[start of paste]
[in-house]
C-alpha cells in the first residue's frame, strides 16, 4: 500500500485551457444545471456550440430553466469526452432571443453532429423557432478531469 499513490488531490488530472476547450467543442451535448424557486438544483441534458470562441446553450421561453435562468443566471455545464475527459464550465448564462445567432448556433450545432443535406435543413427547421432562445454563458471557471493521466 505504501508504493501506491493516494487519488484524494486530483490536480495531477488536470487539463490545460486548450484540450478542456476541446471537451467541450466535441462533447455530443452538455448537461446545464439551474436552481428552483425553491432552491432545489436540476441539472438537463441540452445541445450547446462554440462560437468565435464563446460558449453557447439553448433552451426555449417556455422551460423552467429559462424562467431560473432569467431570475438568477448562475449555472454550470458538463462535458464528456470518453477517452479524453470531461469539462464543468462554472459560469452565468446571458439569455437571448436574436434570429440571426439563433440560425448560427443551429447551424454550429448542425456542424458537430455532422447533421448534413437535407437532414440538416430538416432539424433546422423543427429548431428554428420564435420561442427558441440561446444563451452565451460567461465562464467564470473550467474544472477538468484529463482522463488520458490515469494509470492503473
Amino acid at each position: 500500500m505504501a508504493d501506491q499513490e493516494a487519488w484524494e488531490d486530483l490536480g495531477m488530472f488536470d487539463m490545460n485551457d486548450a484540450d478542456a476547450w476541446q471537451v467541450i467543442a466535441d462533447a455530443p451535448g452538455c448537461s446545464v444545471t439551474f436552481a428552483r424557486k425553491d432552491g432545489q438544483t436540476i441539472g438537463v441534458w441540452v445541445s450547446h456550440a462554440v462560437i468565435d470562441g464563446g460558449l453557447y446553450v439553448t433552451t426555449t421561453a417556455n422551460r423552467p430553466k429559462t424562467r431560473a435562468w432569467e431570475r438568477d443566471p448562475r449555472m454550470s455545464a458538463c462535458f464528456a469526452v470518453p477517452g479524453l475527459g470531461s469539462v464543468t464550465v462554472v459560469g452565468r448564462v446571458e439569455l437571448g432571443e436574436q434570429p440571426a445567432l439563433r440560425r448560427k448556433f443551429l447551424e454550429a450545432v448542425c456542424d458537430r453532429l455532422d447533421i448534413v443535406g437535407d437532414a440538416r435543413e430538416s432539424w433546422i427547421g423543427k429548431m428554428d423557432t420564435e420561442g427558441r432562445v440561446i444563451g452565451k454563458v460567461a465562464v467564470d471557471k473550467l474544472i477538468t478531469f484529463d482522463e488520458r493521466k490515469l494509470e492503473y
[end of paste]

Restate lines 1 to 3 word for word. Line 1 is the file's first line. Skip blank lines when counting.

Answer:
[in-house]
C-alpha cells in the first residue's frame, strides 16, 4: 500500500485551457444545471456550440430553466469526452432571443453532429423557432478531469 499513490488531490488530472476547450467543442451535448424557486438544483441534458470562441446553450421561453435562468443566471455545464475527459464550465448564462445567432448556433450545432443535406435543413427547421432562445454563458471557471493521466 505504501508504493501506491493516494487519488484524494486530483490536480495531477488536470487539463490545460486548450484540450478542456476541446471537451467541450466535441462533447455530443452538455448537461446545464439551474436552481428552483425553491432552491432545489436540476441539472438537463441540452445541445450547446462554440462560437468565435464563446460558449453557447439553448433552451426555449417556455422551460423552467429559462424562467431560473432569467431570475438568477448562475449555472454550470458538463462535458464528456470518453477517452479524453470531461469539462464543468462554472459560469452565468446571458439569455437571448436574436434570429440571426439563433440560425448560427443551429447551424454550429448542425456542424458537430455532422447533421448534413437535407437532414440538416430538416432539424433546422423543427429548431428554428420564435420561442427558441440561446444563451452565451460567461465562464467564470473550467474544472477538468484529463482522463488520458490515469494509470492503473
Amino acid at each position: 500500500m505504501a508504493d501506491q499513490e493516494a487519488w484524494e488531490d486530483l490536480g495531477m488530472f488536470d487539463m490545460n485551457d486548450a484540450d478542456a476547450w476541446q471537451v467541450i467543442a466535441d462533447a455530443p451535448g452538455c448537461s446545464v444545471t439551474f436552481a428552483r424557486k425553491d432552491g432545489q438544483t436540476i441539472g438537463v441534458w441540452v445541445s450547446h456550440a462554440v462560437i468565435d470562441g464563446g460558449l453557447y446553450v439553448t433552451t426555449t421561453a417556455n422551460r423552467p430553466k429559462t424562467r431560473a435562468w432569467e431570475r438568477d443566471p448562475r449555472m454550470s455545464a458538463c462535458f464528456a469526452v470518453p477517452g479524453l475527459g470531461s469539462v464543468t464550465v462554472v459560469g452565468r448564462v446571458e439569455l437571448g432571443e436574436q434570429p440571426a445567432l439563433r440560425r448560427k448556433f443551429l447551424e454550429a450545432v448542425c456542424d458537430r453532429l455532422d447533421i448534413v443535406g437535407d437532414a440538416r435543413e430538416s432539424w433546422i427547421g423543427k429548431m428554428d423557432t420564435e420561442g427558441r432562445v440561446i444563451g452565451k454563458v460567461a465562464v467564470d471557471k473550467l474544472i477538468t478531469f484529463d482522463e488520458r493521466k490515469l494509470e492503473y